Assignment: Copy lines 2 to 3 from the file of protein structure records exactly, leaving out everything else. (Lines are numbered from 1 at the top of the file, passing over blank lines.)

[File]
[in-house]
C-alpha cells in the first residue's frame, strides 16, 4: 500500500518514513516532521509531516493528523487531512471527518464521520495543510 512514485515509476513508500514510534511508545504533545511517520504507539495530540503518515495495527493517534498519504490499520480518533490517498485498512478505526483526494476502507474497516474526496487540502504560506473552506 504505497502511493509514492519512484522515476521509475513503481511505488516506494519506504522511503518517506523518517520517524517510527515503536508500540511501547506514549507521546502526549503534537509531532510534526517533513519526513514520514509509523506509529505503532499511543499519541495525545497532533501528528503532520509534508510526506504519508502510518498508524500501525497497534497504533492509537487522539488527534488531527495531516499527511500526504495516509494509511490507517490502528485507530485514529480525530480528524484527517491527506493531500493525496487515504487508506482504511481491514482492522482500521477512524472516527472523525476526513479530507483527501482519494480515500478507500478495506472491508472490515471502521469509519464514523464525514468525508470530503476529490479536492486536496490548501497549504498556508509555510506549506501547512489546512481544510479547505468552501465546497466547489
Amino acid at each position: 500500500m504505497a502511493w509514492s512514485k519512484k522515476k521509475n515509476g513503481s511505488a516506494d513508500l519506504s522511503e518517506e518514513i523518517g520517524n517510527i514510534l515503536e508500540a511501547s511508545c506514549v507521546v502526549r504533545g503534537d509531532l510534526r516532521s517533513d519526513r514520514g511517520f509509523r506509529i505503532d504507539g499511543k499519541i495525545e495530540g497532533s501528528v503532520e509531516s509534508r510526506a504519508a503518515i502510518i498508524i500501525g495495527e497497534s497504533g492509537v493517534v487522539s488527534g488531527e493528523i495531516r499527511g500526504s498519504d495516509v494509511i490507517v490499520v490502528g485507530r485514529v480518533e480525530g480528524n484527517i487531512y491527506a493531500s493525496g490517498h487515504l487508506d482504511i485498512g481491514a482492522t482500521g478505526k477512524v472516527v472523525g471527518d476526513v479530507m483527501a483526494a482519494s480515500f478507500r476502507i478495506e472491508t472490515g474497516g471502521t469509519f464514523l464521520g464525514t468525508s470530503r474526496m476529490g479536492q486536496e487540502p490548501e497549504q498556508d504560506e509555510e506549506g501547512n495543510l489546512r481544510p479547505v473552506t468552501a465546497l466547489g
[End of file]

C-alpha cells in the first residue's frame, strides 16, 4: 500500500518514513516532521509531516493528523487531512471527518464521520495543510 512514485515509476513508500514510534511508545504533545511517520504507539495530540503518515495495527493517534498519504490499520480518533490517498485498512478505526483526494476502507474497516474526496487540502504560506473552506 504505497502511493509514492519512484522515476521509475513503481511505488516506494519506504522511503518517506523518517520517524517510527515503536508500540511501547506514549507521546502526549503534537509531532510534526517533513519526513514520514509509523506509529505503532499511543499519541495525545497532533501528528503532520509534508510526506504519508502510518498508524500501525497497534497504533492509537487522539488527534488531527495531516499527511500526504495516509494509511490507517490502528485507530485514529480525530480528524484527517491527506493531500493525496487515504487508506482504511481491514482492522482500521477512524472516527472523525476526513479530507483527501482519494480515500478507500478495506472491508472490515471502521469509519464514523464525514468525508470530503476529490479536492486536496490548501497549504498556508509555510506549506501547512489546512481544510479547505468552501465546497466547489
Amino acid at each position: 500500500m504505497a502511493w509514492s512514485k519512484k522515476k521509475n515509476g513503481s511505488a516506494d513508500l519506504s522511503e518517506e518514513i523518517g520517524n517510527i514510534l515503536e508500540a511501547s511508545c506514549v507521546v502526549r504533545g503534537d509531532l510534526r516532521s517533513d519526513r514520514g511517520f509509523r506509529i505503532d504507539g499511543k499519541i495525545e495530540g497532533s501528528v503532520e509531516s509534508r510526506a504519508a503518515i502510518i498508524i500501525g495495527e497497534s497504533g492509537v493517534v487522539s488527534g488531527e493528523i495531516r499527511g500526504s498519504d495516509v494509511i490507517v490499520v490502528g485507530r485514529v480518533e480525530g480528524n484527517i487531512y491527506a493531500s493525496g490517498h487515504l487508506d482504511i485498512g481491514a482492522t482500521g478505526k477512524v472516527v472523525g471527518d476526513v479530507m483527501a483526494a482519494s480515500f478507500r476502507i478495506e472491508t472490515g474497516g471502521t469509519f464514523l464521520g464525514t468525508s470530503r474526496m476529490g479536492q486536496e487540502p490548501e497549504q498556508d504560506e509555510e506549506g501547512n495543510l489546512r481544510p479547505v473552506t468552501a465546497l466547489g